At times, Tom Gilroy’s The Cold Lands acts as if it’s trying to offer very dull versions of a number of American indie-film archetypes. There’s the story of the hardscrabble family making a living with whatever it can find. There’s the movie about the parent and child isolated from mainstream civilization in some out-of-the-way corner of the U.S. And there’s the stunningly shot film about a wanderer out in the wilderness, communing with nature and feeling more and more disconnected from his own species. The Cold Lands doesn’t offer a particularly interesting take on any of these forms, though its cinematography (by Wyatt Garfield) is so striking that it singlehandedly saves otherwise hollow stretches of the movie.
Then, around the one-hour mark, a lovable stoner hobo shows up, and the whole film abruptly shifts into a highly enjoyable short story about the ways society’s cast-offs find each other and form bonds, even as they’re well off the radar of the mainstream. The Cold Lands wants the audience to see meaning in the plight of its protagonist, newly orphaned boy Atticus Garfield (Silas Yelich). Instead, the hero’s new traveling companion, aforementioned stoner hobo Carter (Peter Scanavino), essentially steals scenes right out from under him. The film is all the better for it.
The Cold Lands is the first feature from writer-director Tom Gilroy since his 1999 debut, Spring Forward, a modest but effective drama anchored by some nicely drawn characters and strong performances. Gilroy aims more for a melancholy tone with The Cold Lands, which sends Atticus into the wilderness of the Catskills after the death of his mother (Lili Taylor). The filmmaker’s efforts are occasionally effective—especially in scenes of Atticus abruptly coming across vestiges of civilization and having to decide whether to flee deeper into the woods or finally abandon his sojourn—but he’s often held back by Yelich. The young actor is fine when sharing the screen with another performer, but he’s not up to carrying the film on his lonesome. A bit of a blank slate, Yelich struggles to convey much of anything without Gilroy’s words, and it leads to a lot of meandering.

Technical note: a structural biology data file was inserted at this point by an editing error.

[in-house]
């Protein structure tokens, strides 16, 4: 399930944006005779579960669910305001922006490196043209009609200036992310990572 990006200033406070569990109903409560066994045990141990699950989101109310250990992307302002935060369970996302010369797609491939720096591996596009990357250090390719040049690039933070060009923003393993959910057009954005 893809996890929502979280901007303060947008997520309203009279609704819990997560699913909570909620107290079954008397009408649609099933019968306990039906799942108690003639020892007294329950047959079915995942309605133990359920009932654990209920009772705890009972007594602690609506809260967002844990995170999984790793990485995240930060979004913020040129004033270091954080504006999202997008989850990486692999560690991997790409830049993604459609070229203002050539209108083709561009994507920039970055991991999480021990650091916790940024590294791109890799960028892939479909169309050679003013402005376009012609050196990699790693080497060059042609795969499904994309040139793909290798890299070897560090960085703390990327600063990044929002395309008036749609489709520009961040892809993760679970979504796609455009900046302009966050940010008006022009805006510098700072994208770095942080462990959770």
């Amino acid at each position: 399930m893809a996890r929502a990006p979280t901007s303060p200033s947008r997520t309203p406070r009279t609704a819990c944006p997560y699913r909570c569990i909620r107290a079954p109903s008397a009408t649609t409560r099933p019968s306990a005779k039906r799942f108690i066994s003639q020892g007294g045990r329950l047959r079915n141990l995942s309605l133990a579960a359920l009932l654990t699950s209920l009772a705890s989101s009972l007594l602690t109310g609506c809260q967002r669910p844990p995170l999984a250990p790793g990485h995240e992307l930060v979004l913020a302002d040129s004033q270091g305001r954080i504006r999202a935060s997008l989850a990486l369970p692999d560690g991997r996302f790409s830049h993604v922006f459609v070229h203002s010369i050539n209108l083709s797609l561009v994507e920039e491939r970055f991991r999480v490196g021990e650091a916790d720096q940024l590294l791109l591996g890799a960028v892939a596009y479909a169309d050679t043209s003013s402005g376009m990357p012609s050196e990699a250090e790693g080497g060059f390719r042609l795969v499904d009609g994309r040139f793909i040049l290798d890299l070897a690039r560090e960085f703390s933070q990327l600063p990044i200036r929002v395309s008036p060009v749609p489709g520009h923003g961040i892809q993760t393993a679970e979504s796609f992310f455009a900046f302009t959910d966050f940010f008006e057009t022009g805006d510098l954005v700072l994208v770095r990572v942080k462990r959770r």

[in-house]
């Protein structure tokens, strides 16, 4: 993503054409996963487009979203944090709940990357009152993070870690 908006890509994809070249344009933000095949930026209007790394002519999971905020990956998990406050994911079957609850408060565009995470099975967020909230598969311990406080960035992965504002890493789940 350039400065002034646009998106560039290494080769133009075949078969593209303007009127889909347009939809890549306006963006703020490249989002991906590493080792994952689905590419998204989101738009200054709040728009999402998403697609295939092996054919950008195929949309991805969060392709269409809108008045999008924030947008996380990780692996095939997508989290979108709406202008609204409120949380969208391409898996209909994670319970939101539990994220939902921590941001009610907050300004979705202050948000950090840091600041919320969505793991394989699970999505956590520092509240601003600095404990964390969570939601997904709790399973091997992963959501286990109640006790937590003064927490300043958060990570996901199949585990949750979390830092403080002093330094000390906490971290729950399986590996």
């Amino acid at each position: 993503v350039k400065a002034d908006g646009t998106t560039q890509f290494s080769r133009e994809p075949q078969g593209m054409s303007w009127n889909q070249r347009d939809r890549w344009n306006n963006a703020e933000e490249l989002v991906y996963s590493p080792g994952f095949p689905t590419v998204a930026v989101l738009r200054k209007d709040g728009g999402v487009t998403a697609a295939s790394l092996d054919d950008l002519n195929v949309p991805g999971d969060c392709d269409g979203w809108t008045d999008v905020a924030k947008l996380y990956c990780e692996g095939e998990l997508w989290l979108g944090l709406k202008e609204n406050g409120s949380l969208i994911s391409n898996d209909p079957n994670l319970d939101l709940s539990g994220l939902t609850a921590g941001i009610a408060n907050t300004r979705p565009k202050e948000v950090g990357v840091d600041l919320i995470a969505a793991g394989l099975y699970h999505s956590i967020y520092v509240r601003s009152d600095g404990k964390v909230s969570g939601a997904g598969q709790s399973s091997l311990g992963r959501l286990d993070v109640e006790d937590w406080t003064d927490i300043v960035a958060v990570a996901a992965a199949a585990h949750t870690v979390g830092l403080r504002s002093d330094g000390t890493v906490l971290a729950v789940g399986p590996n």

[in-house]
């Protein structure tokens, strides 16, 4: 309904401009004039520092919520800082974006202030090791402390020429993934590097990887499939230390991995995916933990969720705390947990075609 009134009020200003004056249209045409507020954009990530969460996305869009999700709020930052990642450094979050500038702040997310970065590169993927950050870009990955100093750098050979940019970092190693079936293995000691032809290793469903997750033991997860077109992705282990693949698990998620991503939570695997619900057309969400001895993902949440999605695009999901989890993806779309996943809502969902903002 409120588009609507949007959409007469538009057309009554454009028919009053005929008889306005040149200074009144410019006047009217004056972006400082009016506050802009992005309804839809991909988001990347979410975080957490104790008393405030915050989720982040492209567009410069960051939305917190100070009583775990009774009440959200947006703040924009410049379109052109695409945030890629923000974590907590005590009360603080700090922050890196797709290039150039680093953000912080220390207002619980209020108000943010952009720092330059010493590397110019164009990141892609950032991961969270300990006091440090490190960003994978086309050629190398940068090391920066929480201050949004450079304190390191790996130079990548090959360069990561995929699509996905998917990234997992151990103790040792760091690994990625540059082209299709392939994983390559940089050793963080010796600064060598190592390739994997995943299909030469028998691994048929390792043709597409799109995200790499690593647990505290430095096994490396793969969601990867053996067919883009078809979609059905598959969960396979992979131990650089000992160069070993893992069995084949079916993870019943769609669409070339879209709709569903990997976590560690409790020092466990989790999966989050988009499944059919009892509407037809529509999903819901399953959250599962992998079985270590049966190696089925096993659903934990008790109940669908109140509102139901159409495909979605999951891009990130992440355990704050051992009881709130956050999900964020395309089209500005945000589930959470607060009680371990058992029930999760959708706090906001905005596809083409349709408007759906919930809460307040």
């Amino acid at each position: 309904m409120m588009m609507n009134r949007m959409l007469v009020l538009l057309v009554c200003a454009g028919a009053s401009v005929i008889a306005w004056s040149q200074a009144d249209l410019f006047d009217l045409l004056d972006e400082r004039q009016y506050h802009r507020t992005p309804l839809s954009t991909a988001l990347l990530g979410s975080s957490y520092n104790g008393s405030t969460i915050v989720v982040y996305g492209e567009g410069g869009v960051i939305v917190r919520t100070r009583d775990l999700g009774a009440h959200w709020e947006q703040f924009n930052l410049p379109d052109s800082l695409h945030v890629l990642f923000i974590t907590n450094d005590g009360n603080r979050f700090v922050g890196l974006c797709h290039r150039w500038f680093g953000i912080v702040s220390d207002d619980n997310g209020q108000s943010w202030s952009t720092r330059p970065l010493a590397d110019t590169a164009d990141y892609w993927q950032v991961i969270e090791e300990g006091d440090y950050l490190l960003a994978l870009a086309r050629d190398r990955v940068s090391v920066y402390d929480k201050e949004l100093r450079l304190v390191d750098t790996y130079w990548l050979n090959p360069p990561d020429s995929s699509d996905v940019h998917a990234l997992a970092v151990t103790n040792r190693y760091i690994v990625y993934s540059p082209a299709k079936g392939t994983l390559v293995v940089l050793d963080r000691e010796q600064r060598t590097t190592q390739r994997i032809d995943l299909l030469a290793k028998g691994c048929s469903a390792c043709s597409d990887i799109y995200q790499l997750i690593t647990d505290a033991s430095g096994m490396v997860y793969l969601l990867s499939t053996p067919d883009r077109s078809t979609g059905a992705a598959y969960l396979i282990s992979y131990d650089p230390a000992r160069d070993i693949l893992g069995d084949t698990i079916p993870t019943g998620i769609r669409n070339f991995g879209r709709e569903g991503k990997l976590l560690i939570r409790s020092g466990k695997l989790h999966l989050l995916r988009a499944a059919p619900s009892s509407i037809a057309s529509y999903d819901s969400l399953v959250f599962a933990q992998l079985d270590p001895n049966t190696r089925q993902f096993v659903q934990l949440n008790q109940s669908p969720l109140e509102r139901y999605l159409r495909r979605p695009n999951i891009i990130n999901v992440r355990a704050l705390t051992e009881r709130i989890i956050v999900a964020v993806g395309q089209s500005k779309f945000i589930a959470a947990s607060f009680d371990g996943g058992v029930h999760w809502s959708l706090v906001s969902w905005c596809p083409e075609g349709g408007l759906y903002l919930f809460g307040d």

Burdened with tangential musings, The Cold Lands is at its most effective when grappling with those who believe themselves so self-reliant that they refuse help from anyone—be it government, charity, or just a well-meaning friend. Atticus’ mother builds her life philosophy around that form of total independence, and when she drills it into her son’s mind, she inadvertently creates a situation in which he’ll bolt into the woods after her death, rather than fall into the hands of the government. Gilroy uses this scenario to establish a nicely creepy tone, but he also reaches to incorporate such bits of history as the anti-rent war of the 1840s, which is interesting and important to the story of the whole region but feels particularly pointless in the context of one boy’s struggle to survive in the wilderness.
A theater veteran, Gilroy’s greatest strengths come in scenes of two characters sharing the screen and shooting the shit, so The Cold Lands perks up as soon as Carter arrives. An effortlessly charismatic actor, Scanavino creates with his role a kind of future-tense version of Atticus, the logical endpoint of refusing to do anything for an ever-shifting understanding of The Man. Yet Carter is also a good-hearted person, with a conscience he slowly comes around to feeding and watering, and the film derives a surprising amount of tension from whether the right thing for him to do would be to turn Atticus over to the authorities and collect the reward money or simply usher the boy further into the vagabond’s life. There are the bones of the stereotypical “loser has his life turned around by a kid” story here, but Gilroy takes all of this to a more realistic, more interesting place, and he manages to find an ending for the story that offers a touch of optimism but doesn’t feel like a cheat. Self-reliance is all well and good in theory, but you’ll still have to deal with other people, even if they’re just fellow wanderers.